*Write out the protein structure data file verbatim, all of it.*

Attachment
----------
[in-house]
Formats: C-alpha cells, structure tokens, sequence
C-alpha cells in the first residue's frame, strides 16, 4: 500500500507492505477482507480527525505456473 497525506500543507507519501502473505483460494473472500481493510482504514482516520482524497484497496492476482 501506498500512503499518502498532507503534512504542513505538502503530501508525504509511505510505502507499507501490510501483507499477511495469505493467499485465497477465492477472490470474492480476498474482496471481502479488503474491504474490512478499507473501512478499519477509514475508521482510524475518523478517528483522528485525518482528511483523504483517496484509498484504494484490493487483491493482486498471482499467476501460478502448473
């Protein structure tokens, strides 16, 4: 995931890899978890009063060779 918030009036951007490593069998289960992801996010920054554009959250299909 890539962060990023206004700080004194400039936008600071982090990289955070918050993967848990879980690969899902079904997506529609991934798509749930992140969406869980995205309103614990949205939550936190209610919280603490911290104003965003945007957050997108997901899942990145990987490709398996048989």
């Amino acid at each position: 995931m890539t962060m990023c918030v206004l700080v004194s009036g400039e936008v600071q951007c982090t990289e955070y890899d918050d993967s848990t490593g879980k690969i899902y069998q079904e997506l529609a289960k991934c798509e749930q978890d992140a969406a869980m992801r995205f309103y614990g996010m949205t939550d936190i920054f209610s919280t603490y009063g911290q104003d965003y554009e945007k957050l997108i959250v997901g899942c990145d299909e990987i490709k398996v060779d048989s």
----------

[in-house]
Formats: C-alpha cells, structure tokens, sequence
C-alpha cells in the first residue's frame, strides 16, 4: 500500500507492505477482507480527525505456473 497525506500543507507519501502473505483460494473472500481493510482504514482516520482524497484497496492476482 501506498500512503499518502498532507503534512504542513505538502503530501508525504509511505510505502507499507501490510501483507499477511495469505493467499485465497477465492477472490470474492480476498474482496471481502479488503474491504474490512478499507473501512478499519477509514475508521482510524475518523478517528483522528485525518482528511483523504483517496484509498484504494484490493487483491493482486498471482499467476501460478502448473
């Protein structure tokens, strides 16, 4: 995931890899978890009063060779 918030009036951007490593069998289960992801996010920054554009959250299909 890539962060990023206004700080004194400039936008600071982090990289955070918050993967848990879980690969899902079904997506529609991934798509749930992140969406869980995205309103614990949205939550936190209610919280603490911290104003965003945007957050997108997901899942990145990987490709398996048989």
């Amino acid at each position: 995931m890539t962060m990023c918030v206004l700080v004194s009036g400039e936008v600071q951007c982090t990289e955070y890899d918050d993967s848990t490593g879980k690969i899902y069998q079904e997506l529609a289960k991934c798509e749930q978890d992140a969406a869980m992801r995205f309103y614990g996010m949205t939550d936190i920054f209610s919280t603490y009063g911290q104003d965003y554009e945007k957050l997108i959250v997901g899942c990145d299909e990987i490709k398996v060779d048989s």